Are certain operations just not good candidates for threading?


#1

Hi all,

I was experimenting with using threading to speed up a loop over vcat that swaps the first and second half of a sequence of vectors. I fire up Julia and verify:

julia> Threads.nthreads()
4

I wrote the following simple test routine which can be cut-and-paste to the REPL:

function f1(N::Int, J::Int)
    x = [ collect(1:N) for j = 1:J ]
    nhalf = floor(Int, N/2)
    for j = 1:J
        x[j][:] = vcat(x[j][nhalf+1:end], x[j][1:nhalf])
    end
    return x
end
function f1_thread(N::Int, J::Int)
    x = [ collect(1:N) for j = 1:J ]
    nhalf = floor(Int, N/2)
    Threads.@threads for j = 1:J
        x[j][:] = vcat(x[j][nhalf+1:end], x[j][1:nhalf])
    end
    return x
end

x1 = f1(10, 100);
x2 = f1_thread(10, 100);

using BenchmarkTools
@btime f1(10000, 10000);
@btime f1_thread(10000, 10000);

The threaded version is about 10% faster.

Is the conclusion here that this just simply isn’t a good operation for threading? Is the problem that the overhead in setting up the threaded loop is greater than the savings made by threading? If so, are there any other options for parallelizing loops like this?

I also tried using @distributed, but the cost of applying @everywhere to x massively outweighted any gains.

I also tried SharedArray, and had a similar issue with the setup costs, and also kept getting errors when I tried larger examples of the form:

ERROR: On worker 3:
SystemError: shm_open() failed for /jl011485a0lWXYifpyIZJdgO1sIM: Too many open files

So, is the conclusion here that this just isn’t an operation that can be sped up by using multiple cores?

Cheers and thanks for all responders.

Colin


#2

Yes and no. (No, as the overhead is not troublesome unless your arrays are small.) Operations like vcat that allocate heap objects (such as ordinary arrays) must interact with the GC, which is blocking (although thread-safe), so they should be avoided in threaded loops. Your problem is a good candidate for multithreading; if you write out the operation as an explicit loop using immutable temporaries you should see dramatic improvement.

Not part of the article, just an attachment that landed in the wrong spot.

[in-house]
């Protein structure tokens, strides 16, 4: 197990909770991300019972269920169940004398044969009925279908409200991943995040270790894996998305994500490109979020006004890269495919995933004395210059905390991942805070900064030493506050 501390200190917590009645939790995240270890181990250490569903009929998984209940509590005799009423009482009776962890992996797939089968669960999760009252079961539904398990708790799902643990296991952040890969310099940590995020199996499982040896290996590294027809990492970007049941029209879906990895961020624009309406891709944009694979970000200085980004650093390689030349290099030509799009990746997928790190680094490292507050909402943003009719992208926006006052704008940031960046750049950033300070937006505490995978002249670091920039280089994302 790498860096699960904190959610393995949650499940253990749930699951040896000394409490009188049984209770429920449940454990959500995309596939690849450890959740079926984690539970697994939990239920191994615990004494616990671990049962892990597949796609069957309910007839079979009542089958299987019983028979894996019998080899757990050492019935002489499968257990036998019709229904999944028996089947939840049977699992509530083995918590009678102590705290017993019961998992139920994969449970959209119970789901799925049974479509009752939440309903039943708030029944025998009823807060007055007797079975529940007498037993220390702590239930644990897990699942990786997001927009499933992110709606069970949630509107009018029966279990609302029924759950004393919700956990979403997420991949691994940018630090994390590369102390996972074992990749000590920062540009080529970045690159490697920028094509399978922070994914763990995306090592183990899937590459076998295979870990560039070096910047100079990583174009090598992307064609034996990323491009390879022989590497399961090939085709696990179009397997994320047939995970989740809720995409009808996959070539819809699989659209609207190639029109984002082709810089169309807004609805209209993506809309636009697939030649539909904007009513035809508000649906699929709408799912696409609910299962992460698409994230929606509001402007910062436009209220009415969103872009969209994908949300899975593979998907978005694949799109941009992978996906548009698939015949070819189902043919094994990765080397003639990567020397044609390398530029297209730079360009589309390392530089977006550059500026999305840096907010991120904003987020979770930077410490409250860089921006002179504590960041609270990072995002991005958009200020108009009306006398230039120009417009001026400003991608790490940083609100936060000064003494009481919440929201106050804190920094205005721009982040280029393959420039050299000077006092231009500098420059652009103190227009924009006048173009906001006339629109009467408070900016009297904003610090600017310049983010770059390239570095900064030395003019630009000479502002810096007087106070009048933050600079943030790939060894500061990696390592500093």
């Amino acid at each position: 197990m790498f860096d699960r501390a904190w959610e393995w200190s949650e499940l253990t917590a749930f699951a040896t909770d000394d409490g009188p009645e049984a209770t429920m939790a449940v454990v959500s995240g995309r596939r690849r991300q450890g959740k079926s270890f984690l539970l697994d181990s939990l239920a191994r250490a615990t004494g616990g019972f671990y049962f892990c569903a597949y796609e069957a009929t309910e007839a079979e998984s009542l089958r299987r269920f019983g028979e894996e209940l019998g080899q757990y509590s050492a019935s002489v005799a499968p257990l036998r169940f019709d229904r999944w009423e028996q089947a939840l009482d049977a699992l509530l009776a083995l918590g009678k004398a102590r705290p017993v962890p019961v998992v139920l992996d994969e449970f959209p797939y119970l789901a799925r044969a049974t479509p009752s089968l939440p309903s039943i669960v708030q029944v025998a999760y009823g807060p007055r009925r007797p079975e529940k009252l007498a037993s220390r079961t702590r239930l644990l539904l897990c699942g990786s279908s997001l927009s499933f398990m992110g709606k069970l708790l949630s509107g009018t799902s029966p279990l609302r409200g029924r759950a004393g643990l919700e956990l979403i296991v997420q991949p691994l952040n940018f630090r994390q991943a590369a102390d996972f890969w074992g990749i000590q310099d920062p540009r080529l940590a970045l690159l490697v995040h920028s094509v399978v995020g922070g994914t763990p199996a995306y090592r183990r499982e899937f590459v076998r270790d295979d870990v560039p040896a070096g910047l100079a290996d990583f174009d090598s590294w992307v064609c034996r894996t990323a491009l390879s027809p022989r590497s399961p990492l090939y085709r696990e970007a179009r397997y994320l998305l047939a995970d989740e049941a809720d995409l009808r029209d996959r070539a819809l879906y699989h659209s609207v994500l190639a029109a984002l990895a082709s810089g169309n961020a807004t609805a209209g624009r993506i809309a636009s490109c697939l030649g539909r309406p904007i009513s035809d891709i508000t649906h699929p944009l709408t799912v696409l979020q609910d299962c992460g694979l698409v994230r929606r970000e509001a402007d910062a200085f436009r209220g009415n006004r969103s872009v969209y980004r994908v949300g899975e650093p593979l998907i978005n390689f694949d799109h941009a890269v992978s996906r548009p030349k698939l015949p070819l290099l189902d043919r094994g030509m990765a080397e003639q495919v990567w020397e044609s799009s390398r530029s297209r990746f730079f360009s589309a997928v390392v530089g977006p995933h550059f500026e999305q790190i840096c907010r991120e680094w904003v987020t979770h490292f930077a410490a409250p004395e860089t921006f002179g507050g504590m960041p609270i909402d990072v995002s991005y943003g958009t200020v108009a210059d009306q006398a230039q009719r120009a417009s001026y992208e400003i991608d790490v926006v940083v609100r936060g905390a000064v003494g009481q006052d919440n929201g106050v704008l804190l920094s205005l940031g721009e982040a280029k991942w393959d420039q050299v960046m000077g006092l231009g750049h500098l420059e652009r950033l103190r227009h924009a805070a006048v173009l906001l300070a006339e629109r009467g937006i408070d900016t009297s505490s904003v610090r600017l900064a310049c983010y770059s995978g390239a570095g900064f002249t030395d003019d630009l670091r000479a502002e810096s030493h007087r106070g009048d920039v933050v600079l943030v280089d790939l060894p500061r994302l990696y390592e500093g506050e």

#3

Thanks for responding. I think I understand what you mean about heap objects. My new implementation of the two test routines is:

function f1(N::Int, J::Int)
    x = [ collect(1:N) for j = 1:J ]
    nhalf = floor(Int, N/2)
    for j = 1:J
        for n = 1:nhalf
            (a, b) = (x[j][n], x[j][nhalf+n])
            x[j][n] = b
            x[j][nhalf+n] = a
        end
    end
    return x
end
function f1_thread(N::Int, J::Int)
    x = [ collect(1:N) for j = 1:J ]
    nhalf = floor(Int, N/2)
    Threads.@threads for j = 1:J
        for n = 1:nhalf
            (a, b) = (x[j][n], x[j][nhalf+n])
            x[j][n] = b
            x[j][nhalf+n] = a
        end
    end
    return x
end

But I’m still only seeing a small improvement:

julia> @btime f1(1000, 1000);
  1.432 ms (1001 allocations: 7.76 MiB)

julia> @btime f1_thread(1000, 1000);
  1.250 ms (1002 allocations: 7.76 MiB)

Have I misunderstood what you’re suggesting?

Thanks again, and apologies if I’m slow responding as I’m about to head home for the day.

Cheers,

Colin


#4

Your functions spend most of their time building the arrays. For the loop itself, I see acceleration of about 2x with 3 threads.

I shouldn’t have said this was good for threading; with so little computation, memory bandwidth and/or cache competition mean that more threads don’t do any better than 2x (at least for me).


#5

Gah! Rookie mistake.

Yep, I’m getting the same result as you now.

Thanks for walking me through it.

Cheers,

Colin